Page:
In between writing, producing and performing electronic music I sometimes like to pontificate on the same subjects. Mainly to pass some tips on to those starting out as it is an enormous subject with many decisions to be made regarding style, equipment, producing and performing in addition to the usual music industry pitfalls. I have come back to making music after a hiatus and while everything is different nothing much has changed.
Yet I still had many questions:
- I like that genre but what is it called?
- what equipment/instruments do I need to make that sound?
- what production techniques are needed to make it sound authentic?
- how can it be 'played' live with only one or two people?
- how much investment of cash and time do I need?
Most of these were answered with research. Ewetoob has it all! Electronic music though is an enormous subject. From the Theremin of 1919 through the analog ages and finally to digital everything. And there is a huge media machine of continuous information digging into every element and nuance of how it works.
Yet some eternal questions remain and can't be answered by the UTube cognoscenti:
- why am i doing this?
- is my music any good?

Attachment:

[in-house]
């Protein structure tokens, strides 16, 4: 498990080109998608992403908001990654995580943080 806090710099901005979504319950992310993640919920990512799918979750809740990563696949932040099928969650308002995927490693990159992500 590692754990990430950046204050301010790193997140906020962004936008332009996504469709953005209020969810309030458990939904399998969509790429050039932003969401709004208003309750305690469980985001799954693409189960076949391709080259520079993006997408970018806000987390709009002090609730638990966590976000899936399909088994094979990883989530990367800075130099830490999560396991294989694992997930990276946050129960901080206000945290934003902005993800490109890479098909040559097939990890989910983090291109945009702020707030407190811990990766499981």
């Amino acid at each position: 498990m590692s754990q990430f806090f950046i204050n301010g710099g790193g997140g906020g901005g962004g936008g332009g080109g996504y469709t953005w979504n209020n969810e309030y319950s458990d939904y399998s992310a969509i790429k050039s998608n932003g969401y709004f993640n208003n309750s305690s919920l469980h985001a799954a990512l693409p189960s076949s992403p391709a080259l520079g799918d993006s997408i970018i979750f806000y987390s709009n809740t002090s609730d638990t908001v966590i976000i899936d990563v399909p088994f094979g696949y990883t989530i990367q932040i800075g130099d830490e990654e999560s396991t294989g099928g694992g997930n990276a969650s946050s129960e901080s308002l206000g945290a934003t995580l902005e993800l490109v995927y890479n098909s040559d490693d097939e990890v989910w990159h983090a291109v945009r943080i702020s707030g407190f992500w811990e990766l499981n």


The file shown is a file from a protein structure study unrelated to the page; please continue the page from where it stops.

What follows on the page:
- will people like/buy it?
- can I get gigs with this stuff?
- what are my objectives?
- Self realisation or world fame?
In theory these are the questions we should answer first before spending a shitload of dosh on gear we only use twice. But we don't. We like to jump right in. And there's nothing wrong with that. I am a big fan of experimentation and happy accidents. But it can be a fruitless cycle. I am assuming most people want some form of result for their efforts. Such as:
- produce complete/tracks sounds
- produce quality tracks
- release tracks online or to CD/Vinyl
- develop an audience
- play live
- get some monetary return
So this occasional blog will help you think about those issues and hopefully help you design a path that excludes lots of dead ends and very expensive mistakes. (Luckily there is a healthy second-hand market for electronic music gear but still.) I'll share the decisions and mistakes I have made and also share the tools I have used to help me clarify my place in the contemporary music business.
Next week we'll try to answer the critical question of are you a DJ, Producer, Performer or all three?
And just for the record:
- I started my career as a songwriter with EMI
- I am a member of APRA (Australian Performing Rights Association)
- I am currently producing and performing Soundcloud
- I pioneered and developed online learning with a little company called Apple.
- I have a Masters of Education and wrote a PhD thesis on the Implementation of Technology.
- And I have been playing with synthesisers for way too long...